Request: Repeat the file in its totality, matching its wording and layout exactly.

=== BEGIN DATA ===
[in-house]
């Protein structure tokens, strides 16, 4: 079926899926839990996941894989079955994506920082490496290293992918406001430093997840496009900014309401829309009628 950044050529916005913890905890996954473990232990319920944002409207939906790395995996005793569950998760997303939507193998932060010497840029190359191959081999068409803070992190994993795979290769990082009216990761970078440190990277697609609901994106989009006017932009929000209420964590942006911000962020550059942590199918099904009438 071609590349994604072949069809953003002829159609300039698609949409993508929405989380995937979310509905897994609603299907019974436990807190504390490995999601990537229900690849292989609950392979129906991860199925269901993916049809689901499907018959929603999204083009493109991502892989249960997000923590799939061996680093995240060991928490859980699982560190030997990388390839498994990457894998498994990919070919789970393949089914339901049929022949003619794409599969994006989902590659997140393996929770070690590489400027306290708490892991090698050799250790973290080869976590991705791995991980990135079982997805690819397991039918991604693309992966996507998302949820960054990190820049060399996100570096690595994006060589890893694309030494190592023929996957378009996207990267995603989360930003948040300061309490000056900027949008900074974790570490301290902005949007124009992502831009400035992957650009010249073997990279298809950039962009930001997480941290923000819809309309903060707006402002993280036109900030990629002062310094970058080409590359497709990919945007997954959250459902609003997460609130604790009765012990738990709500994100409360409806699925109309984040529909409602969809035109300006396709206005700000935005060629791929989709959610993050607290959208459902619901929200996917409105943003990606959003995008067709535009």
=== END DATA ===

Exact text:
[in-house]
């Protein structure tokens, strides 16, 4: 079926899926839990996941894989079955994506920082490496290293992918406001430093997840496009900014309401829309009628 950044050529916005913890905890996954473990232990319920944002409207939906790395995996005793569950998760997303939507193998932060010497840029190359191959081999068409803070992190994993795979290769990082009216990761970078440190990277697609609901994106989009006017932009929000209420964590942006911000962020550059942590199918099904009438 071609590349994604072949069809953003002829159609300039698609949409993508929405989380995937979310509905897994609603299907019974436990807190504390490995999601990537229900690849292989609950392979129906991860199925269901993916049809689901499907018959929603999204083009493109991502892989249960997000923590799939061996680093995240060991928490859980699982560190030997990388390839498994990457894998498994990919070919789970393949089914339901049929022949003619794409599969994006989902590659997140393996929770070690590489400027306290708490892991090698050799250790973290080869976590991705791995991980990135079982997805690819397991039918991604693309992966996507998302949820960054990190820049060399996100570096690595994006060589890893694309030494190592023929996957378009996207990267995603989360930003948040300061309490000056900027949008900074974790570490301290902005949007124009992502831009400035992957650009010249073997990279298809950039962009930001997480941290923000819809309309903060707006402002993280036109900030990629002062310094970058080409590359497709990919945007997954959250459902609003997460609130604790009765012990738990709500994100409360409806699925109309984040529909409602969809035109300006396709206005700000935005060629791929989709959610993050607290959208459902619901929200996917409105943003990606959003995008067709535009």